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Japan - The opening ceremony of a 150-day regular Diet session is held in the presence of Emperor Akihito (center, back) at the main hall of the House of Councillors in Tokyo on Jan. 24, 2012
Image: picture-alliance/dpa

Revolt in Japanese politics

July 2, 2012

One of Japan's most influential leaders, Ichiro Ozawa, has left the ruling camp along with 49 other lawmakers in protest against Prime Minister Yoshihiko Noda's tax-hike legislation.


The 50 lawmakers - 38 from the lower chamber and 12 from the upper house of parliament - tendered their resignations to Prime Minister Noda on Monday.

The departure of Ichiro Ozawa and other ruling party lawmakers has left the ruling Democratic Party of Japan (DPJ) with a slimmer majority in parliament's powerful lower house, raising the prospect of Prime Minister Noda's ouster.

The resigning members are likely to form a new political party under Ozawa.

The DPJ will lose its majority in the lower house if 55 of its members quit the ruling camp. This can also lead to a no-confidence vote against the Prime Minister. If PM Noda loses the majority in the lower house, he would have to either resign or dissolve parliament to hold general elections.

A tsunami comes toward tanks of heavy oil for the Unit 5 of the Fukushima Daiichi nuclear complex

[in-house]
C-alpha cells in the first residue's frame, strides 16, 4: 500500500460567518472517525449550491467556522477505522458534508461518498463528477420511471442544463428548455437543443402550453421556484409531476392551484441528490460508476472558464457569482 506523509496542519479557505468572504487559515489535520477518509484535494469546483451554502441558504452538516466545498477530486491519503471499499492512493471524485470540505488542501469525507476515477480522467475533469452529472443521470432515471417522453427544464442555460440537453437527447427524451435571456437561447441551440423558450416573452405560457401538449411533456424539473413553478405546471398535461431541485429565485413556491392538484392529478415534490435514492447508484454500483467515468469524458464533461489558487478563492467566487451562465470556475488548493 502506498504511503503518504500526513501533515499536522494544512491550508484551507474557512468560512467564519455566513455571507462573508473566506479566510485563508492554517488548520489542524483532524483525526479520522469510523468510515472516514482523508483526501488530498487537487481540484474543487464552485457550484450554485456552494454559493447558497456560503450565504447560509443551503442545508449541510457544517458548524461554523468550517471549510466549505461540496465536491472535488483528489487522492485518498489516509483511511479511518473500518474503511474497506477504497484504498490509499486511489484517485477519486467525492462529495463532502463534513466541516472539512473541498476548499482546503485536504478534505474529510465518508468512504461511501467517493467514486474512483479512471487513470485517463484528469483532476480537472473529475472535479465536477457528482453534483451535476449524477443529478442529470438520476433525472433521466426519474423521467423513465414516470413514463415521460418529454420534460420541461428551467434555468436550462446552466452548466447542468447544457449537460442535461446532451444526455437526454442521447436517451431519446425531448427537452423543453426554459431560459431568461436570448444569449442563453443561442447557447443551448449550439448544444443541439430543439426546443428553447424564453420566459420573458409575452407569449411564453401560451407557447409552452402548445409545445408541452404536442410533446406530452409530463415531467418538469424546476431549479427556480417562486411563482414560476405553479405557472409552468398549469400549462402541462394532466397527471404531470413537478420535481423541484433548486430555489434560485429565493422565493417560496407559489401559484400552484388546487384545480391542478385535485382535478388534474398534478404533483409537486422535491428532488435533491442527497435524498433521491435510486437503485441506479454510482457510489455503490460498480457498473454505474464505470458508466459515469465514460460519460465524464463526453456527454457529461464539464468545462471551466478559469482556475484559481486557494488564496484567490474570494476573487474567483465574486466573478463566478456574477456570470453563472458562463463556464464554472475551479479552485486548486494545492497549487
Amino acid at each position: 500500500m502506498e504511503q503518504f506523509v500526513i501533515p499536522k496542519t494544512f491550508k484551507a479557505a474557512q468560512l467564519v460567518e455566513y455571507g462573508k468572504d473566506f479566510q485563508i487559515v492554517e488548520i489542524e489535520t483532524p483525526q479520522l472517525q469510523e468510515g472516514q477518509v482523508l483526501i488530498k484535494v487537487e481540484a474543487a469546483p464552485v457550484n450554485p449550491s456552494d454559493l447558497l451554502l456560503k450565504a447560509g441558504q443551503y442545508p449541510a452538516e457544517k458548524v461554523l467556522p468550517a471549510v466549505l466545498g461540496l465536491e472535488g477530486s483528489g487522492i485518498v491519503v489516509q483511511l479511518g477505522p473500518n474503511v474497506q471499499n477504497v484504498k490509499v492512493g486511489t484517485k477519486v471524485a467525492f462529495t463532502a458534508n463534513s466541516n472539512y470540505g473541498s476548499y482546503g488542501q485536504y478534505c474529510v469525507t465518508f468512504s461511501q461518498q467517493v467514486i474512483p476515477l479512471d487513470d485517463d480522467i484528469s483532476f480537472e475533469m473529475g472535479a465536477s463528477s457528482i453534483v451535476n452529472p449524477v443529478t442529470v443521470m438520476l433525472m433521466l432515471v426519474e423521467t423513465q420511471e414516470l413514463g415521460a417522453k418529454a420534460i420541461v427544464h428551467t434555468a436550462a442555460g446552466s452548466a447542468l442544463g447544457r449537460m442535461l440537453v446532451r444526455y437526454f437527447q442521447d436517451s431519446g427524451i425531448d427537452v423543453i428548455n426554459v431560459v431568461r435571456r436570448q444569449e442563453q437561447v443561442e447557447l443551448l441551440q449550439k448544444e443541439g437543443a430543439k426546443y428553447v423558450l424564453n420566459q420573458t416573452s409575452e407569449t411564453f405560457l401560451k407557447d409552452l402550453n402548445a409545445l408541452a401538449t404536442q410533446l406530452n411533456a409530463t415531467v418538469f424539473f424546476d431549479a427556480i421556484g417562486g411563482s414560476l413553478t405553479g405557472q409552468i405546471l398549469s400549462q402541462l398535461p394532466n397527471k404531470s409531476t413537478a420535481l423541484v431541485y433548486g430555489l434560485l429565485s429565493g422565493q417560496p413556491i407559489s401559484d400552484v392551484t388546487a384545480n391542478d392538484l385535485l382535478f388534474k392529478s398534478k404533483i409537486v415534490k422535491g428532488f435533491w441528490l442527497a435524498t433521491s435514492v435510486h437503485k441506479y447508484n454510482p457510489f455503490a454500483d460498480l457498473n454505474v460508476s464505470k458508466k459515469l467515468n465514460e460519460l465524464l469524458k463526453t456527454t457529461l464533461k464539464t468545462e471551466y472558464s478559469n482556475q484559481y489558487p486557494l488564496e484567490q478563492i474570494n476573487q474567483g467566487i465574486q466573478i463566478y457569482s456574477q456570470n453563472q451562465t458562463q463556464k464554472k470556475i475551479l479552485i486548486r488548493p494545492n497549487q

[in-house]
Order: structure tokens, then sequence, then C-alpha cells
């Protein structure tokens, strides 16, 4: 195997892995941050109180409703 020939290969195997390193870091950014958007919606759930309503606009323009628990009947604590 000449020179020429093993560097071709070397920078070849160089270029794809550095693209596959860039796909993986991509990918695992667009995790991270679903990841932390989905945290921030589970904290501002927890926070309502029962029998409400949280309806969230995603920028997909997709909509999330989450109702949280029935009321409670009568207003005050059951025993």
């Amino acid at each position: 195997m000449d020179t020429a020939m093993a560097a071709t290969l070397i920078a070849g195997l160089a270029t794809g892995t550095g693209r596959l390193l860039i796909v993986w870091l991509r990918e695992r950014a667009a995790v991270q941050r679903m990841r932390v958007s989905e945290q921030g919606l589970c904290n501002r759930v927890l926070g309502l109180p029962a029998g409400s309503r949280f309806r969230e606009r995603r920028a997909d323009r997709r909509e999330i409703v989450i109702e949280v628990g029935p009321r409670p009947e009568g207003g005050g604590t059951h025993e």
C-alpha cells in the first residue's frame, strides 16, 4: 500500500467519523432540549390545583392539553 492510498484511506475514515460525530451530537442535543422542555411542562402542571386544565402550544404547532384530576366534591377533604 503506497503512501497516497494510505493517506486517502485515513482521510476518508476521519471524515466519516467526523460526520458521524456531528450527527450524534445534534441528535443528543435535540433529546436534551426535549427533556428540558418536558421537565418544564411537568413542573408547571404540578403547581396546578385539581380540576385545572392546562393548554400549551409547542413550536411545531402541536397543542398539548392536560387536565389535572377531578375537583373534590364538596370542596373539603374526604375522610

Last year's tsunami and ensuing nuclear disaster shook up Japanese politicsImage: AP

'An act of betrayal'

Last week, the ruling DPJ passed a divisive bill in the lower house to raise consumption taxes that would increase the current five percent sales tax to eight percent in April, 2014, and to 10 percent in October, 2015. Although PM Noda managed to pass the bill, 57 legislators of his party voted against it, while 15 abstained in an obvious sign of revolt.

Prime Minister Yoshihiko Noda argued that the tax-hike was necessary to cover Japan's rising social security costs, as the number of elderly people in the country continues to grow.

Ozawa said the tax hike was "an act of betrayal to the public" on part of the DPJ.

Critics of the bill say that instead of increasing taxes, Prime Minister Noda should tackle deflation, which contributes to unemployment in Japan.

The split in the ruling camp is a severe blow to PM Noda, who took office in September. Noda's own popularity is dwindling. According to a survey by the Japanese Jiji Press Agency in June, the public approval rating for Noda's cabinet stood at only 24 percent.

shs/sb (dpa, Reuters)

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